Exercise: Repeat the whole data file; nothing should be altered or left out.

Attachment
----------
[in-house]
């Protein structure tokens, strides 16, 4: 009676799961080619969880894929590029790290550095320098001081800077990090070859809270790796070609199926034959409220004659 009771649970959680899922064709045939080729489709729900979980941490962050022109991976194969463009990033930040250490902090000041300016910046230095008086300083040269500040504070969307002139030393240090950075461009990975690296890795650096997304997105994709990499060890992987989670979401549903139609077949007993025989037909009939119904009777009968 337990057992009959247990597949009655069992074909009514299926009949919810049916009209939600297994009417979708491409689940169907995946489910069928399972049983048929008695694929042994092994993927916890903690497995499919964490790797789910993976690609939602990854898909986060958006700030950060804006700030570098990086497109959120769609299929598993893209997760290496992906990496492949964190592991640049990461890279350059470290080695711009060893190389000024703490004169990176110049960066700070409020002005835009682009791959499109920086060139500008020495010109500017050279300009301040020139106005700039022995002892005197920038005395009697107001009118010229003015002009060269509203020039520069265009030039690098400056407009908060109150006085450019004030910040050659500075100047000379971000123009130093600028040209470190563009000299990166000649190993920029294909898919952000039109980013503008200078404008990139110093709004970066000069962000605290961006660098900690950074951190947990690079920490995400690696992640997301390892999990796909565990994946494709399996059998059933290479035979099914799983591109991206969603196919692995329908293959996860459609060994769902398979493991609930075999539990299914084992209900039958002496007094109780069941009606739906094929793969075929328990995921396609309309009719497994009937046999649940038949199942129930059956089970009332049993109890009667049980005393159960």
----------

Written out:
[in-house]
């Protein structure tokens, strides 16, 4: 009676799961080619969880894929590029790290550095320098001081800077990090070859809270790796070609199926034959409220004659 009771649970959680899922064709045939080729489709729900979980941490962050022109991976194969463009990033930040250490902090000041300016910046230095008086300083040269500040504070969307002139030393240090950075461009990975690296890795650096997304997105994709990499060890992987989670979401549903139609077949007993025989037909009939119904009777009968 337990057992009959247990597949009655069992074909009514299926009949919810049916009209939600297994009417979708491409689940169907995946489910069928399972049983048929008695694929042994092994993927916890903690497995499919964490790797789910993976690609939602990854898909986060958006700030950060804006700030570098990086497109959120769609299929598993893209997760290496992906990496492949964190592991640049990461890279350059470290080695711009060893190389000024703490004169990176110049960066700070409020002005835009682009791959499109920086060139500008020495010109500017050279300009301040020139106005700039022995002892005197920038005395009697107001009118010229003015002009060269509203020039520069265009030039690098400056407009908060109150006085450019004030910040050659500075100047000379971000123009130093600028040209470190563009000299990166000649190993920029294909898919952000039109980013503008200078404008990139110093709004970066000069962000605290961006660098900690950074951190947990690079920490995400690696992640997301390892999990796909565990994946494709399996059998059933290479035979099914799983591109991206969603196919692995329908293959996860459609060994769902398979493991609930075999539990299914084992209900039958002496007094109780069941009606739906094929793969075929328990995921396609309309009719497994009937046999649940038949199942129930059956089970009332049993109890009667049980005393159960």